September 03, 2013
[statement]“There were seven executors, all of whom retained separate counsel and were debating who would get control over Arthur Sackler’s huge art collection. It took several years, but we were able to resolve the case successfully for our clients.” – John J. Barnosky, Partner[/statement]
It took Arthur Sackler decades to amass his world-renowned collection of more than 20,000 pieces of contemporary and ancient Asian art; it took just days after his death for his seven executors to begin protracted litigation to determine the fate of his estimated $140 million estate.
A benefactor of the Metropolitan Museum of Art and the Sackler Gallery at the Smithsonian Institution in Washington, D.C., the psychiatrist, entrepreneur and philanthropist decided to appoint seven executors to his estate: his first wife, some children of his first marriage, some children of his second marriage, his lawyer and his third wife.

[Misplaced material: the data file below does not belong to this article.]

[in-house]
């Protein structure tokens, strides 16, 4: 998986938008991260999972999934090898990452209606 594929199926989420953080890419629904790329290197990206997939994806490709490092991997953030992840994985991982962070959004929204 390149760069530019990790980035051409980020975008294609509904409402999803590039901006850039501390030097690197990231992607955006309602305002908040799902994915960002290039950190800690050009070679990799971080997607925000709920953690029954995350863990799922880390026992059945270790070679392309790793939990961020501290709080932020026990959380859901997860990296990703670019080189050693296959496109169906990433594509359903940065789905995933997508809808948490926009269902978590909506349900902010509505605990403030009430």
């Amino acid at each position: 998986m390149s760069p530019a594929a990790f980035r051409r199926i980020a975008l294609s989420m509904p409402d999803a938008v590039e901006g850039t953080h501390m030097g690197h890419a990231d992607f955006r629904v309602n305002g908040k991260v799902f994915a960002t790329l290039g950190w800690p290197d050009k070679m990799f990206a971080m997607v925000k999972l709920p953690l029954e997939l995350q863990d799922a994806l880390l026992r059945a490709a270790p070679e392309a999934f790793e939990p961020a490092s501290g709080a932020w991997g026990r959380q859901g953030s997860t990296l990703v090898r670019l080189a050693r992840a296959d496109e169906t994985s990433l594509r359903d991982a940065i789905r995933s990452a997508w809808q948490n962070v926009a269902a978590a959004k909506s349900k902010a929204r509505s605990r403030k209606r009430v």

“In his naiveté, Sackler thought that these people would work together despite the enormous wealth at stake. After his death, each executor retained separate counsel and began debating who would get control of his huge art collection,” explained John J. “Jack” Barnosky, partner in the Farrell Fritz Estate Litigation group who represented Sackler’s minor grandchildren.
“It took several years, but we were able to resolve the case successfully and protect the grandchildren’s economic interests.”